Military training, whether it is basic enlistment or special force training, generally is not geared toward civilian security operations. Military training prepares an individual for operations in conflict zones, absent of civil liability. Unfortunately, too many PMSC’s do not have the proper training and management experience to recognize the need for civil liability training as it pertains to the use of force in civilian applications. Due to the minimal standards governing PMSC’s, licensing requirements are fairly lenient. Even some of the larger prominent security companies from the U.S. and Britain have obtained their security licensing from foreign countries where the criteria is minimal. Military experience alone will often meet the minimum requirements for a security license. Some companies have obtained their corporation status or LLC formation under general guidelines for a standard company in the U.S. or Britain, and then obtained a security license from a foreign country, and market themselves as a “licensed security company.” This is creating a false sense of security for the Maritime Industry.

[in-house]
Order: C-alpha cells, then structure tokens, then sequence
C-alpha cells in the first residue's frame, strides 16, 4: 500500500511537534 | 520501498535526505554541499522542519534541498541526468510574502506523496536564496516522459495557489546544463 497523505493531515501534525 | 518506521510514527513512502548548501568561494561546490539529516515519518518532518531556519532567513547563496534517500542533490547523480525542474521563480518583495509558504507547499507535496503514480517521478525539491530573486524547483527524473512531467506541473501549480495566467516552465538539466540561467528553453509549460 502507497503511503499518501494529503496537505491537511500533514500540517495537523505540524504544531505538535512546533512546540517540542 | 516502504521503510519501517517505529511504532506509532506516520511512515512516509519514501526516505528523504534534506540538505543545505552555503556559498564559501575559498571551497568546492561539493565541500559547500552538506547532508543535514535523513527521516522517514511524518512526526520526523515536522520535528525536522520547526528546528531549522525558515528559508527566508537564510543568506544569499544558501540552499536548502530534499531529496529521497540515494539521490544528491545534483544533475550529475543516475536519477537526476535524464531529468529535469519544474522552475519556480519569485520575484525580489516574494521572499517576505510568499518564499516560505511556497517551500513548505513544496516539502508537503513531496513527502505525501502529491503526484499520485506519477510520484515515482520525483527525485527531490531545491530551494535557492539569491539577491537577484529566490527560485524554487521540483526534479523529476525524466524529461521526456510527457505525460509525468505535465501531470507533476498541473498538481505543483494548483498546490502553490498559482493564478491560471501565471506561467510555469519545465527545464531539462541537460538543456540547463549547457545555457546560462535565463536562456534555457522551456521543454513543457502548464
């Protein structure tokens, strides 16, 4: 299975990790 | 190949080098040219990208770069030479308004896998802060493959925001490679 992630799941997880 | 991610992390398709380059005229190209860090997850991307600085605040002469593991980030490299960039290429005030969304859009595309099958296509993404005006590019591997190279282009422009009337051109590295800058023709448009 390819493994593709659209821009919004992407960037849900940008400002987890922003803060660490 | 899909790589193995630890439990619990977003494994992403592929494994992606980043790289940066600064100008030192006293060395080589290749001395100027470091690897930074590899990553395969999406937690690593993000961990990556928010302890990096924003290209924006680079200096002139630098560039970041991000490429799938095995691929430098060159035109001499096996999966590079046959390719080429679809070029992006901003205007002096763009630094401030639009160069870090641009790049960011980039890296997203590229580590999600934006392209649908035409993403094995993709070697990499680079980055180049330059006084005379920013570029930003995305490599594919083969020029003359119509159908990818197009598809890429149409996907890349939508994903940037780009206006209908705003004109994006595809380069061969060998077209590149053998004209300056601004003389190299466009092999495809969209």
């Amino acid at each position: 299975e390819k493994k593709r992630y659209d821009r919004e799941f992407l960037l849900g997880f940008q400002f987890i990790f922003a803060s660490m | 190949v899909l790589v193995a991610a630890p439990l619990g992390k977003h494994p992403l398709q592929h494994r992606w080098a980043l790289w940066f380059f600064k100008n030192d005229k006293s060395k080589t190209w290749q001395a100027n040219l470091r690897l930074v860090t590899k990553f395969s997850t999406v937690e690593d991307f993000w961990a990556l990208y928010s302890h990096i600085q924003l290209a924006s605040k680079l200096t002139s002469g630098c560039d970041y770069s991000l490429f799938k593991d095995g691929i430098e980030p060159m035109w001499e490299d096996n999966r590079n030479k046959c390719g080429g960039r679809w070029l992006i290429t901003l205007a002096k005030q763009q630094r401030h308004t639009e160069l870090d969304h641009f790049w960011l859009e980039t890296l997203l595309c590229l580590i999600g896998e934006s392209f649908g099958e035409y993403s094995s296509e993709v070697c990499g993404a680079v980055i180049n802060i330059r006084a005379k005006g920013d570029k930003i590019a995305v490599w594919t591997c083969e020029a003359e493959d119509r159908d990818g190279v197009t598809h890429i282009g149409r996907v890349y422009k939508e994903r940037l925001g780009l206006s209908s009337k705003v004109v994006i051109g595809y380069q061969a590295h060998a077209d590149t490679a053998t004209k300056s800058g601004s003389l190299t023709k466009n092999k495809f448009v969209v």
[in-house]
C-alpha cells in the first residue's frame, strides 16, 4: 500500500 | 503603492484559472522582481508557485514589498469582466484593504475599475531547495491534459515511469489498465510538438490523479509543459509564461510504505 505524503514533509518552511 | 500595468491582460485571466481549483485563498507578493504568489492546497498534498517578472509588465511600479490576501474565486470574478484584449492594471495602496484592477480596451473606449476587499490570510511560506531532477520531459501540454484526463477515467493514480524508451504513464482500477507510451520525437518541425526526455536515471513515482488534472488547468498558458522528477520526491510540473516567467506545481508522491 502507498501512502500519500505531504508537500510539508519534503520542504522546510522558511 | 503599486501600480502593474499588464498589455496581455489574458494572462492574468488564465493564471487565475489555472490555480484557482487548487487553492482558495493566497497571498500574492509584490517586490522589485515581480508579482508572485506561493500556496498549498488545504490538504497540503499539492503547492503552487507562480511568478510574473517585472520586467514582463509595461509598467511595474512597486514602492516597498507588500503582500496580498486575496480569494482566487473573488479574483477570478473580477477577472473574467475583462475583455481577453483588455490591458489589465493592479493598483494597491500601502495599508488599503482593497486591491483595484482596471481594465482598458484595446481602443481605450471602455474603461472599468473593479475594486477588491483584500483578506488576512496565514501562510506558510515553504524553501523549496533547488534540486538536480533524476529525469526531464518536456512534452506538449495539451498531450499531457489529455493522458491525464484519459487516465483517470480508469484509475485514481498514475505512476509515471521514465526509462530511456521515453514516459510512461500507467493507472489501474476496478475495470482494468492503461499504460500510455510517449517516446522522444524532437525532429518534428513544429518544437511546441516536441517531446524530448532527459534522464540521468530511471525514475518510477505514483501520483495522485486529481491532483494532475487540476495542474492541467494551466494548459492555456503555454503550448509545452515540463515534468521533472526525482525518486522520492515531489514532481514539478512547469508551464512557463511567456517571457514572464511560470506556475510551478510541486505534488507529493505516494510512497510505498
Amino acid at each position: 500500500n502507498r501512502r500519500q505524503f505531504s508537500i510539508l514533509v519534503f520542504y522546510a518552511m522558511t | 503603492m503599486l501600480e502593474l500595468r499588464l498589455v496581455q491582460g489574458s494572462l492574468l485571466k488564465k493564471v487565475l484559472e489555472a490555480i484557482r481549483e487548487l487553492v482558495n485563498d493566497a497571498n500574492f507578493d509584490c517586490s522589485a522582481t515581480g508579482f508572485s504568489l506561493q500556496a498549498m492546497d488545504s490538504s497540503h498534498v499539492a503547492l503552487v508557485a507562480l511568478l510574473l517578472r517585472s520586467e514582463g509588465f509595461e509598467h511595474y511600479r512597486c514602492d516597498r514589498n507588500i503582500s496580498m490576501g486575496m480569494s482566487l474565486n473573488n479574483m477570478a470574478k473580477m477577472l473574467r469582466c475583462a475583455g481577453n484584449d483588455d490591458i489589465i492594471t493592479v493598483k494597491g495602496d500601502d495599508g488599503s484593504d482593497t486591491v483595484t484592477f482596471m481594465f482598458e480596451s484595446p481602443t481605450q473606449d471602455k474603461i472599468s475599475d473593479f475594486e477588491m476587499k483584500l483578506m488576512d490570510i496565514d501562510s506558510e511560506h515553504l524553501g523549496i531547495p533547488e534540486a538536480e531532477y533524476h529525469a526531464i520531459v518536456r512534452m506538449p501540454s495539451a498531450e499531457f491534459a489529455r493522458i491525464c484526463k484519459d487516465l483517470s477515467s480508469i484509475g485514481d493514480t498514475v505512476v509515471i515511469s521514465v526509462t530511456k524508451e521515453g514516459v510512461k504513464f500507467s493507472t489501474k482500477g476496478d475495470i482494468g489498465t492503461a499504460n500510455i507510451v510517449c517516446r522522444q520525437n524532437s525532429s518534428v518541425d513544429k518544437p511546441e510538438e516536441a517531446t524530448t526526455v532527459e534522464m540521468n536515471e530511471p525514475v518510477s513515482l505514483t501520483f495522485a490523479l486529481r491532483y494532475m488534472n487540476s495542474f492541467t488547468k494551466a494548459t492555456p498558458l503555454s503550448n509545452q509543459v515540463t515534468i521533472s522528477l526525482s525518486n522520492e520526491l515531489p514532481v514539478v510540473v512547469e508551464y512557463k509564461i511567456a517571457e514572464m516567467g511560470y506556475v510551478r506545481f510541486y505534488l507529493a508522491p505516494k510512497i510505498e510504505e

If a company in the United States wants to be licensed as a security company, there is a strict vetting process governed by the State where the company will be licensed. For example, in California, you will need to file an application and submit finger prints to the FBI for a thorough background check. Then there is a written examination covering employment law, business law, civil liability, tax laws, contract laws, and security operations. Upon verification of required experience, passing the background check, and a passing score on the written test, a security license is issued. Once a license is issued, there will be audits by the State to ensure ongoing compliance with the required regulations. This type of oversight is not always required by some of the foreign countries that have issued security licensing to some PMSC’s.